Friday, 29 January 2016

Compositional Methods

Artists and Engineers both build systems from components.

They learn methods of composition that place them at a certain level of abstraction. A musician for example may learn to compose at the piano, a painter at the drawing pad and an engineer at the computer screen.

These distinctions are fading. Many artists, just like engineers, will spend a generous part of their composition time at a computer screen.

This leads me to ask, how formal are those artistic activities spent at the computer screen. Whatever type of software the artist is using, the computer is capturing their processes systematically so that they could, in theory at least, be replayed over and over again.

The process of composition is one of combining components. The nature of the components dictates the level of abstraction that the engineer/artist is using.

Consider painting, for example. The artist is going to combine colour regions by collage. Colour and region are the components. Collage is the method of composition. The choice of colour and the choice of region shape and location are the parameters of the components.

Consider musical composition. The composer is going to juxtapose musical phrases, sequentially and concurrently. They are going to transform those phrases by transition and more complex transformations, such as inversion. The phrases are the components. Juxtaposition and transformation are the methods of composition. Choice of chord and timbre [instrumentation] are the parameters of the components.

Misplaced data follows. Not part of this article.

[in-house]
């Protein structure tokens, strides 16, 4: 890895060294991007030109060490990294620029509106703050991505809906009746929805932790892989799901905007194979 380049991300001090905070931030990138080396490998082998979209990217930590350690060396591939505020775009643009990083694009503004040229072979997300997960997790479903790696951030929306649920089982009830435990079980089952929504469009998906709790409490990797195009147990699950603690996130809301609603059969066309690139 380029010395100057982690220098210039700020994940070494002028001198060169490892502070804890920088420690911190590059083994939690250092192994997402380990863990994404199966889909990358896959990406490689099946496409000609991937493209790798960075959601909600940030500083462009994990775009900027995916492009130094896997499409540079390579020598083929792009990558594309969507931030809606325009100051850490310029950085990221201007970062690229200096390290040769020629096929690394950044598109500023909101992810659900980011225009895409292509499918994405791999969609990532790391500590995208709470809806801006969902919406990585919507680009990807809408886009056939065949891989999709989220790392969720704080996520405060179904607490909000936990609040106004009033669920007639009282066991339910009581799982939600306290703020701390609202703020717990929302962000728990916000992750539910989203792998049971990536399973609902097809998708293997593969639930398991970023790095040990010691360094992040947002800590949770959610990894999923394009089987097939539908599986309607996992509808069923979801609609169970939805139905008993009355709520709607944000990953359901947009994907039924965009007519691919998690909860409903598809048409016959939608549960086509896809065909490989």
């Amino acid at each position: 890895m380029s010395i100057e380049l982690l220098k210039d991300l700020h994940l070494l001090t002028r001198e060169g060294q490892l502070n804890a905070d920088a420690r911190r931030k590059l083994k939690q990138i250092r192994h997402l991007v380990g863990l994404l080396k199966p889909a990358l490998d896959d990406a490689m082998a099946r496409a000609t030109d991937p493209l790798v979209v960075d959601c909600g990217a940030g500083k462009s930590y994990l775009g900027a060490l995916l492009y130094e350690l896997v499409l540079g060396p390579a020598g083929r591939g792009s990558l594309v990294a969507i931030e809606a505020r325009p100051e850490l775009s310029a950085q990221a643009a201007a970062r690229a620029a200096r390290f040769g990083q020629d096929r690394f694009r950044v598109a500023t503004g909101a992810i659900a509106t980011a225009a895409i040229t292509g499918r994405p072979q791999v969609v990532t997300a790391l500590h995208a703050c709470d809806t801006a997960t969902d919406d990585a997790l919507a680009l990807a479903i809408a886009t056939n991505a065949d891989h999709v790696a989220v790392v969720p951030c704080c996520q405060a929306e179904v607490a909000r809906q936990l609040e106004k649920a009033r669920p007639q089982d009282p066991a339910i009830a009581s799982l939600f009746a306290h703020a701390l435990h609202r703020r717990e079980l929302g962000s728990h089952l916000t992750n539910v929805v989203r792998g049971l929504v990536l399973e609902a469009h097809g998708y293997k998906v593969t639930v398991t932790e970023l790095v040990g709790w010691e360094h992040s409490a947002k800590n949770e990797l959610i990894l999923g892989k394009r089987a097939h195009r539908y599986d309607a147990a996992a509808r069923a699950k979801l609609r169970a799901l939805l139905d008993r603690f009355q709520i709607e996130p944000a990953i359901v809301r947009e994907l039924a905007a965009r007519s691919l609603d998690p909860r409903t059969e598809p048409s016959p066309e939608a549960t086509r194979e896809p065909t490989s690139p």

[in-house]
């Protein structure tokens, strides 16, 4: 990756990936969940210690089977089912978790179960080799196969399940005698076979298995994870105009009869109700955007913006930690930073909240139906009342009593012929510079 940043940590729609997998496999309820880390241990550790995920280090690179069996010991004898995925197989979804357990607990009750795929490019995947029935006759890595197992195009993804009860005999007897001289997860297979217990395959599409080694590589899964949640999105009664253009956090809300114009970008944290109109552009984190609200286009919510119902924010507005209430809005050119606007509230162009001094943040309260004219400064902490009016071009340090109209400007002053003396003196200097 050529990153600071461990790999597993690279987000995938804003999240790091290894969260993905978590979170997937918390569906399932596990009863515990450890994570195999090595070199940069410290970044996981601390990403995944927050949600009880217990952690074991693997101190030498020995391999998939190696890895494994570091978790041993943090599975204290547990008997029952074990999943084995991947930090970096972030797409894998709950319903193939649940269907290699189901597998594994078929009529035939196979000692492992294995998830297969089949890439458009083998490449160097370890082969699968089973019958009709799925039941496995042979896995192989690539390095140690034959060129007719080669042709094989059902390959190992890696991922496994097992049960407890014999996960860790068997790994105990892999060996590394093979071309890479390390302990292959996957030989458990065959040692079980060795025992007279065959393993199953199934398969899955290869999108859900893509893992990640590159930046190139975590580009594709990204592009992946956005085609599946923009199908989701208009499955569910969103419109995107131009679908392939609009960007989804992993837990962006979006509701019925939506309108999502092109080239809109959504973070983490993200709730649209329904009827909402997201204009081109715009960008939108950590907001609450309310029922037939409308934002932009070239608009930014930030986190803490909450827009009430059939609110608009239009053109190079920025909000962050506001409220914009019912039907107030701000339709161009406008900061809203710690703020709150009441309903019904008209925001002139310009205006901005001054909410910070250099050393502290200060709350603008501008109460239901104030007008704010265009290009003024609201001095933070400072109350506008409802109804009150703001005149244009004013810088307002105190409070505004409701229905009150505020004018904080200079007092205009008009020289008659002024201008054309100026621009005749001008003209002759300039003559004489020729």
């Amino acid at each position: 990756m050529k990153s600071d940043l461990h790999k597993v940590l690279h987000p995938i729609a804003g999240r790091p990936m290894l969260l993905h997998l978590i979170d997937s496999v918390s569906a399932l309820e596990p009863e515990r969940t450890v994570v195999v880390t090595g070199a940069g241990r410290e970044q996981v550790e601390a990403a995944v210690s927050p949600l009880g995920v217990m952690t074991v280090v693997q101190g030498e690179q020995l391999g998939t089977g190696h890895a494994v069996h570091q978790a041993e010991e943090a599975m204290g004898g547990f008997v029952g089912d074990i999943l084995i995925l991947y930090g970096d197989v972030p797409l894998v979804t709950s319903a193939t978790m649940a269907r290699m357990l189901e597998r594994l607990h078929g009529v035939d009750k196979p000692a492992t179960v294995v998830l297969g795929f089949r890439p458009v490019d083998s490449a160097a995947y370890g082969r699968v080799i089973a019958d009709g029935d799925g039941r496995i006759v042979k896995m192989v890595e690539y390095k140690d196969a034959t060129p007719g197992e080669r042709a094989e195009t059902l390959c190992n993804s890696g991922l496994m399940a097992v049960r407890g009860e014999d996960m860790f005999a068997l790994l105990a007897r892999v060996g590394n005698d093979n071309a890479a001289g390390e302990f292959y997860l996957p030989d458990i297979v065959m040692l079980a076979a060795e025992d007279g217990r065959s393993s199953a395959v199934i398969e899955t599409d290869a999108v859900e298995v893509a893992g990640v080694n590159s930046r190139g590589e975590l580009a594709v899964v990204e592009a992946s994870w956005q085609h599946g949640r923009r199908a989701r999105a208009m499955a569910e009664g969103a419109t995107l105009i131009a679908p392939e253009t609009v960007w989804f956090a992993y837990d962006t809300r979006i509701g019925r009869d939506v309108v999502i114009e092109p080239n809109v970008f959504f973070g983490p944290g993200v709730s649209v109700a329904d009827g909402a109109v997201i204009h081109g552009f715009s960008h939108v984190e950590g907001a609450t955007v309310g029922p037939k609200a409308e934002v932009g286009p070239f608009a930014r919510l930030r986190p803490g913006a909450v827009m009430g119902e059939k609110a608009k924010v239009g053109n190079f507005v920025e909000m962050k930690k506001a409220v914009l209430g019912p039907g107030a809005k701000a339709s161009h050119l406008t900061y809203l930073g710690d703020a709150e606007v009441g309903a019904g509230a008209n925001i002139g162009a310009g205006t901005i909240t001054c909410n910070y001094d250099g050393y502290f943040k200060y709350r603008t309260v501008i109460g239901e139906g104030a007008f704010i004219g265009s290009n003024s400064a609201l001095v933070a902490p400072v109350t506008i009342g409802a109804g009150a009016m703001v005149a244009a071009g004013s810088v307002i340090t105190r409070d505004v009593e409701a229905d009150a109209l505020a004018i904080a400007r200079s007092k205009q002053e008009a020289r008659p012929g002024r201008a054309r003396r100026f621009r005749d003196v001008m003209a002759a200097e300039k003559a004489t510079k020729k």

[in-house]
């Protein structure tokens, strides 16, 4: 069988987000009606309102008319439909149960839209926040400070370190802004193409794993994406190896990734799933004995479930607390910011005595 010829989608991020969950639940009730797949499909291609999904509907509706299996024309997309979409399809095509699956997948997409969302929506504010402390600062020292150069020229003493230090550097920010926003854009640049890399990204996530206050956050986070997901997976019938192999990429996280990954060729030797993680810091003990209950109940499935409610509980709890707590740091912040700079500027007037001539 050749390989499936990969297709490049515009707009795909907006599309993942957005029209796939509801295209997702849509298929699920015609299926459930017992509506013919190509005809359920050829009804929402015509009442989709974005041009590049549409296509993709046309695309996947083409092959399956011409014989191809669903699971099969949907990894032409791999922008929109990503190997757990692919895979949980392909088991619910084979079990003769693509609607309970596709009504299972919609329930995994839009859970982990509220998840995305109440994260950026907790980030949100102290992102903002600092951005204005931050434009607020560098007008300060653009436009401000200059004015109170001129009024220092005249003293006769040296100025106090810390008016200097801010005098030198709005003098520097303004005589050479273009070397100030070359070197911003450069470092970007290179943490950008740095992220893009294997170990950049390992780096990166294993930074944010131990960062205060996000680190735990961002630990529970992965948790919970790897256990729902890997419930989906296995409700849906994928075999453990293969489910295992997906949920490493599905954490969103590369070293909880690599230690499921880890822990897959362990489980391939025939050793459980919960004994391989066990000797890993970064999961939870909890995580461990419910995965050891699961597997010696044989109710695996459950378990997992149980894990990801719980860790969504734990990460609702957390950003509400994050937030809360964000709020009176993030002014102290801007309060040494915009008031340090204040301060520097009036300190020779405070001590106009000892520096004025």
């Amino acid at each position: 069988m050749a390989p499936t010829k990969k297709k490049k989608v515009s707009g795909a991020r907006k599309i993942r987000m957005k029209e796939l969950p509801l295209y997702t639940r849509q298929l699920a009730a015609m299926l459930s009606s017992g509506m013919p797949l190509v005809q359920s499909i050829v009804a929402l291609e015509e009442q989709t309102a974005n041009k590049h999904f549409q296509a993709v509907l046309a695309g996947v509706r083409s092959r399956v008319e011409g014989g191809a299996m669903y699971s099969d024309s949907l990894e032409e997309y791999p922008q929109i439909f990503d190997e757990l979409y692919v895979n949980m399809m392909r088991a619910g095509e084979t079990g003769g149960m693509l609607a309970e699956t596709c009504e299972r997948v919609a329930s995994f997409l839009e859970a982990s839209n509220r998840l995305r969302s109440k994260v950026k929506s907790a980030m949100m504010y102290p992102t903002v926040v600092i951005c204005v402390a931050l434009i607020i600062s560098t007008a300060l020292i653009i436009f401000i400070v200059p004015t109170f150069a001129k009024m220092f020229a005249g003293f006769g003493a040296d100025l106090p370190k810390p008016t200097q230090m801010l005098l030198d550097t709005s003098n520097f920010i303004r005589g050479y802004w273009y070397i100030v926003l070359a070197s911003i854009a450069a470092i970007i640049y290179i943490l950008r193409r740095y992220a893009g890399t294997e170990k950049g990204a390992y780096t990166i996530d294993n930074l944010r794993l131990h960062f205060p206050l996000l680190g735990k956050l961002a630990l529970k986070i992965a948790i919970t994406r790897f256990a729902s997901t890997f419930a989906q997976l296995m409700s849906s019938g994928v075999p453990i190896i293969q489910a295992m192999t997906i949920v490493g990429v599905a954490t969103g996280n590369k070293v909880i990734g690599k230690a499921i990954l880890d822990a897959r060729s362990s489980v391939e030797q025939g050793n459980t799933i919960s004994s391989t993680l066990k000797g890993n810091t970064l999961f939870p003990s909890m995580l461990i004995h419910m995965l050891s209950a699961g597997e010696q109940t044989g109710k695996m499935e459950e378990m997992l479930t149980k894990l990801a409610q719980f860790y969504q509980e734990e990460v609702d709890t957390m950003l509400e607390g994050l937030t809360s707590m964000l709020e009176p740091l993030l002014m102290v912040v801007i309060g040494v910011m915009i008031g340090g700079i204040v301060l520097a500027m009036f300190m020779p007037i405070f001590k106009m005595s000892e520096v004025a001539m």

There is a commonality to these compositional methods. The maker thinks in terms of items to be combined. The choice of items and means of combination define the level of abstraction. Once that has been chosen, experimentation with varieties of combination leads along a path of discovery culmination in the production of a new object of interest.

In computing, perhaps more so than any other domain, the choice of components and the choice of means of combination are made explicit. Particularly, one chooses a tool and the tool defines the nature of the components it expects. Direct manipulation tools for images, for example, expect raw images to be available in common open formats (jpg, png etc.) and allow for the editing and mixing of these images to produce new components of the same sort. As it is with images, so it is with music and videos.

More advanced tools provide more advanced means of composition. But they also make assumptions about what it is you want to do and how you want to do it. On the one hand this accelerates the completion of common tasks, but it often excludes or makes difficult the exploration of new pastures. We are defined by the tools we choose.

I find that being explicit about the component set that I am working with and the means of composition enables me to choose (or make) the right tool for the research I need to do. For example, in composing images, I know that I want to be able to create stencils and to paste one image on top of another through the stencil. So my components are images and stencils. And my means of composition include pasting through a stencil and creating new stencils from images. So my inquiry, what happens if you make a new stencil by combining existing stencils, is enabled by the clear choice of components and means of composing.

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